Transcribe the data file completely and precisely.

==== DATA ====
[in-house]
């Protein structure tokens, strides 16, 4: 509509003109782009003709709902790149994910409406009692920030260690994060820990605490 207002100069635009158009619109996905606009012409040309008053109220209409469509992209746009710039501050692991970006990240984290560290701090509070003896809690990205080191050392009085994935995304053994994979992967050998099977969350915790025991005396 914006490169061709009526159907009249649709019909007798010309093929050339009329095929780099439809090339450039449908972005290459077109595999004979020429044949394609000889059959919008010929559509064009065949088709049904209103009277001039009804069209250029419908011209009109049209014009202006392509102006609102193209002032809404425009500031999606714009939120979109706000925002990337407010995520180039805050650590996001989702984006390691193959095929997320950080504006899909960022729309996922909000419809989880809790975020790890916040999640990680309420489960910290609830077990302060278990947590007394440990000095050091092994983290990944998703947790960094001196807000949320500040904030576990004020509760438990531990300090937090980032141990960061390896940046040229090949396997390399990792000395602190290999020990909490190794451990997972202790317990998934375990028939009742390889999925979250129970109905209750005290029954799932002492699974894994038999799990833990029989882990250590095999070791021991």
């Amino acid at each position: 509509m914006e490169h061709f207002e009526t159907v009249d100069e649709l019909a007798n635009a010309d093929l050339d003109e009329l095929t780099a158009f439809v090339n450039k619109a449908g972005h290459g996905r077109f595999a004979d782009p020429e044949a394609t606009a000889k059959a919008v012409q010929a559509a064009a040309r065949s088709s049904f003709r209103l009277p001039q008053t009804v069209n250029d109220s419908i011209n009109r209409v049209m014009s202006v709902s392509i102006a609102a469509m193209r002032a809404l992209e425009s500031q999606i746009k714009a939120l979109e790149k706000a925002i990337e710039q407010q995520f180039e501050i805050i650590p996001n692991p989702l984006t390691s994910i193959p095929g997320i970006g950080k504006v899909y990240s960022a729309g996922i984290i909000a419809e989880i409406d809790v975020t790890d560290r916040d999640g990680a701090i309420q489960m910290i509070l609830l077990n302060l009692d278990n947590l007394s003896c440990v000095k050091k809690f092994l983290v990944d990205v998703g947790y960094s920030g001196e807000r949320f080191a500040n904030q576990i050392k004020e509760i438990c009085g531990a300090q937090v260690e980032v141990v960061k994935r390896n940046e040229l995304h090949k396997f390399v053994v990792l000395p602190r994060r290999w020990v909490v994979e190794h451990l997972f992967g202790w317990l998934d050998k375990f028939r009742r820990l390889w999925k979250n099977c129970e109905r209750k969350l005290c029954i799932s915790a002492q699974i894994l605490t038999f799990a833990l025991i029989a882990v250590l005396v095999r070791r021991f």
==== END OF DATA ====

[in-house]
């Protein structure tokens, strides 16, 4: 509509003109782009003709709902790149994910409406009692920030260690994060820990605490 207002100069635009158009619109996905606009012409040309008053109220209409469509992209746009710039501050692991970006990240984290560290701090509070003896809690990205080191050392009085994935995304053994994979992967050998099977969350915790025991005396 914006490169061709009526159907009249649709019909007798010309093929050339009329095929780099439809090339450039449908972005290459077109595999004979020429044949394609000889059959919008010929559509064009065949088709049904209103009277001039009804069209250029419908011209009109049209014009202006392509102006609102193209002032809404425009500031999606714009939120979109706000925002990337407010995520180039805050650590996001989702984006390691193959095929997320950080504006899909960022729309996922909000419809989880809790975020790890916040999640990680309420489960910290609830077990302060278990947590007394440990000095050091092994983290990944998703947790960094001196807000949320500040904030576990004020509760438990531990300090937090980032141990960061390896940046040229090949396997390399990792000395602190290999020990909490190794451990997972202790317990998934375990028939009742390889999925979250129970109905209750005290029954799932002492699974894994038999799990833990029989882990250590095999070791021991």
């Amino acid at each position: 509509m914006e490169h061709f207002e009526t159907v009249d100069e649709l019909a007798n635009a010309d093929l050339d003109e009329l095929t780099a158009f439809v090339n450039k619109a449908g972005h290459g996905r077109f595999a004979d782009p020429e044949a394609t606009a000889k059959a919008v012409q010929a559509a064009a040309r065949s088709s049904f003709r209103l009277p001039q008053t009804v069209n250029d109220s419908i011209n009109r209409v049209m014009s202006v709902s392509i102006a609102a469509m193209r002032a809404l992209e425009s500031q999606i746009k714009a939120l979109e790149k706000a925002i990337e710039q407010q995520f180039e501050i805050i650590p996001n692991p989702l984006t390691s994910i193959p095929g997320i970006g950080k504006v899909y990240s960022a729309g996922i984290i909000a419809e989880i409406d809790v975020t790890d560290r916040d999640g990680a701090i309420q489960m910290i509070l609830l077990n302060l009692d278990n947590l007394s003896c440990v000095k050091k809690f092994l983290v990944d990205v998703g947790y960094s920030g001196e807000r949320f080191a500040n904030q576990i050392k004020e509760i438990c009085g531990a300090q937090v260690e980032v141990v960061k994935r390896n940046e040229l995304h090949k396997f390399v053994v990792l000395p602190r994060r290999w020990v909490v994979e190794h451990l997972f992967g202790w317990l998934d050998k375990f028939r009742r820990l390889w999925k979250n099977c129970e109905r209750k969350l005290c029954i799932s915790a002492q699974i894994l605490t038999f799990a833990l025991i029989a882990v250590l005396v095999r070791r021991f």